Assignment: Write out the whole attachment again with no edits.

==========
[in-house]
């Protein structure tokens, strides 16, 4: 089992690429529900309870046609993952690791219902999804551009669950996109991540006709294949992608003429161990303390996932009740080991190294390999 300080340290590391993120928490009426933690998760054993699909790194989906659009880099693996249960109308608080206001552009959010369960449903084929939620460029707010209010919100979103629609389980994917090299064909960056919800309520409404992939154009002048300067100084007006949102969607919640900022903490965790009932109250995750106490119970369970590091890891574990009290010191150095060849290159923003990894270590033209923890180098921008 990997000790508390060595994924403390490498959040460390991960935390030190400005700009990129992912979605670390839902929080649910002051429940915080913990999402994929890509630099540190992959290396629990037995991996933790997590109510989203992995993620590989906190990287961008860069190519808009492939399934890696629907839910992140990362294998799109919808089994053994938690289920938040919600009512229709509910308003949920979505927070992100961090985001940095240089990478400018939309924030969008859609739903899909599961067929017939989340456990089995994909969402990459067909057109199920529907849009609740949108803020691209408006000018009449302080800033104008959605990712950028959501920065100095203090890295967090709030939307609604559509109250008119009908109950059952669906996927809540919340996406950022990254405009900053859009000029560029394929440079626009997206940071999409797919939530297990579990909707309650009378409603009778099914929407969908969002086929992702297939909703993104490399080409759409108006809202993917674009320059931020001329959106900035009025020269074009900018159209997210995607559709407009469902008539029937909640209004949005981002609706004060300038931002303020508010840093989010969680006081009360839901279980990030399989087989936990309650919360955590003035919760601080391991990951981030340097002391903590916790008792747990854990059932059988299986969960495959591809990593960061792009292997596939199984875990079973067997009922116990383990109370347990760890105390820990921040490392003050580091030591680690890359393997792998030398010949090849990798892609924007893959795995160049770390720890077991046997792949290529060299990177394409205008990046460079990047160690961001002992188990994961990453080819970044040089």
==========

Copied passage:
[in-house]
């Protein structure tokens, strides 16, 4: 089992690429529900309870046609993952690791219902999804551009669950996109991540006709294949992608003429161990303390996932009740080991190294390999 300080340290590391993120928490009426933690998760054993699909790194989906659009880099693996249960109308608080206001552009959010369960449903084929939620460029707010209010919100979103629609389980994917090299064909960056919800309520409404992939154009002048300067100084007006949102969607919640900022903490965790009932109250995750106490119970369970590091890891574990009290010191150095060849290159923003990894270590033209923890180098921008 990997000790508390060595994924403390490498959040460390991960935390030190400005700009990129992912979605670390839902929080649910002051429940915080913990999402994929890509630099540190992959290396629990037995991996933790997590109510989203992995993620590989906190990287961008860069190519808009492939399934890696629907839910992140990362294998799109919808089994053994938690289920938040919600009512229709509910308003949920979505927070992100961090985001940095240089990478400018939309924030969008859609739903899909599961067929017939989340456990089995994909969402990459067909057109199920529907849009609740949108803020691209408006000018009449302080800033104008959605990712950028959501920065100095203090890295967090709030939307609604559509109250008119009908109950059952669906996927809540919340996406950022990254405009900053859009000029560029394929440079626009997206940071999409797919939530297990579990909707309650009378409603009778099914929407969908969002086929992702297939909703993104490399080409759409108006809202993917674009320059931020001329959106900035009025020269074009900018159209997210995607559709407009469902008539029937909640209004949005981002609706004060300038931002303020508010840093989010969680006081009360839901279980990030399989087989936990309650919360955590003035919760601080391991990951981030340097002391903590916790008792747990854990059932059988299986969960495959591809990593960061792009292997596939199984875990079973067997009922116990383990109370347990760890105390820990921040490392003050580091030591680690890359393997792998030398010949090849990798892609924007893959795995160049770390720890077991046997792949290529060299990177394409205008990046460079990047160690961001002992188990994961990453080819970044040089």